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“I live downstream of Oaks Disposal,” said Maggie Copeland in the Northern Plains release. Copeland is a Glendive resident. “We’ve been working hard to get rules for years. Frankly, I’m outraged at DEQ’s move to quadruple the radioactivity limit. It feels like an affront to all the time and effort landowners have put into this rulemaking.”

But Thamke felt confident that the proposed increase in concentration limit for materials entering the waste facility would not be detrimental, as the facility would still have maintain the average intake level of 50 picocuries.

Some, like Northern Plains, have criticized the proposal questioning why Montana would allow higher limits on waste disposal that is mostly coming from North Dakota.

“We have no say in what a potential business transaction or interstate commerce looks like,” Thamke said, pointing out that Oaks Disposal Services is run by a private company. “It’s our job to make sure that the waste is being effectively managed,” he added.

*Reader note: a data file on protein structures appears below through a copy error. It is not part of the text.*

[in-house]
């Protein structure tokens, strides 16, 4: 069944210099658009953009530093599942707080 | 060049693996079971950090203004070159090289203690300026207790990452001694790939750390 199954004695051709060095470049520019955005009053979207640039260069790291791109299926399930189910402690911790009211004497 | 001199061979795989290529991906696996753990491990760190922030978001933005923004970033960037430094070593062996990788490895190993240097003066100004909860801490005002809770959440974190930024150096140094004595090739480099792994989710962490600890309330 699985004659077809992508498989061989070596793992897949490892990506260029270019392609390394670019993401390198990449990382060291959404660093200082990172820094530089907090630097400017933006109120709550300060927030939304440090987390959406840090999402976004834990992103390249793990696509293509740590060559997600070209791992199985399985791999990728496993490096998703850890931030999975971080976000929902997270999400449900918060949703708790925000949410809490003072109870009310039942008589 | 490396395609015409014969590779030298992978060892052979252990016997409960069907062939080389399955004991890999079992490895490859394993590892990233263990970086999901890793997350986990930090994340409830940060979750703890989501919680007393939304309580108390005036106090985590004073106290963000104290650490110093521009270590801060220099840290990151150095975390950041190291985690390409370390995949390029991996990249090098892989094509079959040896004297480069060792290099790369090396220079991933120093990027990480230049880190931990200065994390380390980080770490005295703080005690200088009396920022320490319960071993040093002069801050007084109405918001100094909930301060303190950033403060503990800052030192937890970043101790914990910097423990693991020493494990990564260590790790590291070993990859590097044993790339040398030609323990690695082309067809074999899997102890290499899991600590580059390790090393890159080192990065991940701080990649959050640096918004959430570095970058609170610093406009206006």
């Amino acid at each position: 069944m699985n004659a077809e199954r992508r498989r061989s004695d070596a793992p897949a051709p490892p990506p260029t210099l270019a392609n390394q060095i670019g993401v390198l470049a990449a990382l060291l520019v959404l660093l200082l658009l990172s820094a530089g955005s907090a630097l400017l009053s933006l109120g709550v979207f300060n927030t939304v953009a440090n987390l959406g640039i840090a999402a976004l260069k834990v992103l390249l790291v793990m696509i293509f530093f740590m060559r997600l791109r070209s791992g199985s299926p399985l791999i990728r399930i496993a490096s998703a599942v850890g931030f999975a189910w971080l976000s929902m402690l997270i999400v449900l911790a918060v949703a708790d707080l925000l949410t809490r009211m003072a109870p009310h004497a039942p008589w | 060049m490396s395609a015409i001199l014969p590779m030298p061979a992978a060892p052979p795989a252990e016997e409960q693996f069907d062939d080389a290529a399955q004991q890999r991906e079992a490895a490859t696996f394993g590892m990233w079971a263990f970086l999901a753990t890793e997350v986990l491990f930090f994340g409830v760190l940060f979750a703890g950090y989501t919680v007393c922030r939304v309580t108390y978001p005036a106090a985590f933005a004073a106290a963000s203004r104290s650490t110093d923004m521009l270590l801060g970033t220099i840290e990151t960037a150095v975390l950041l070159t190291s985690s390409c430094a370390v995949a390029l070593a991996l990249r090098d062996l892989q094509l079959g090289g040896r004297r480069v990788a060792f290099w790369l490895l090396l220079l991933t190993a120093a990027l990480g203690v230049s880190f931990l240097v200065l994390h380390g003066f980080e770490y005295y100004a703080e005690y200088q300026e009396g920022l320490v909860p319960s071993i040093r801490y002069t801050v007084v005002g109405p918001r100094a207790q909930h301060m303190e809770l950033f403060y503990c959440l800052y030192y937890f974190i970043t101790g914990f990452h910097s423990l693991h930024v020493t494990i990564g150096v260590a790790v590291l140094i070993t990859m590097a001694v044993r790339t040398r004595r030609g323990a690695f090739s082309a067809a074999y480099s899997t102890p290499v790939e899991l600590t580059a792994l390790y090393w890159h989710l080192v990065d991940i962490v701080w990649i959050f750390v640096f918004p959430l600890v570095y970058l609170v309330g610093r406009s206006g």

Thamke did not want to speculate whether the increase in TENORM levels would incentivize waste disposal in Montana.

“I’m sure those who have licenses are watching and I would anticipate they would provide public comment,” he said. 

The proposal also outlines other regulations for TENORM, including monitoring ground, surface and storm water for contaminates, monitoring levels for workers and residents nearby the facility. And a new addition to the proposal is monitoring the facility boundary to make sure it doesn’t exceed a certain level of 100 millirem per year.

The DEQ is accepting comment on the proposed rules through Oct. 21. The public can send written comments by mail to Sandy Scherer, Department of Environmental Quality, 1520 East Sixth, P.O Box 200901, or emailed to sscherer@mt.gov.

There are two public hearings on the proposal scheduled — one in Glendive at 7 p.m. at the Glendive City Hall on Sept. 24, and one in the Metcalf Building in Helena at 10 a.m. on Oct. 10.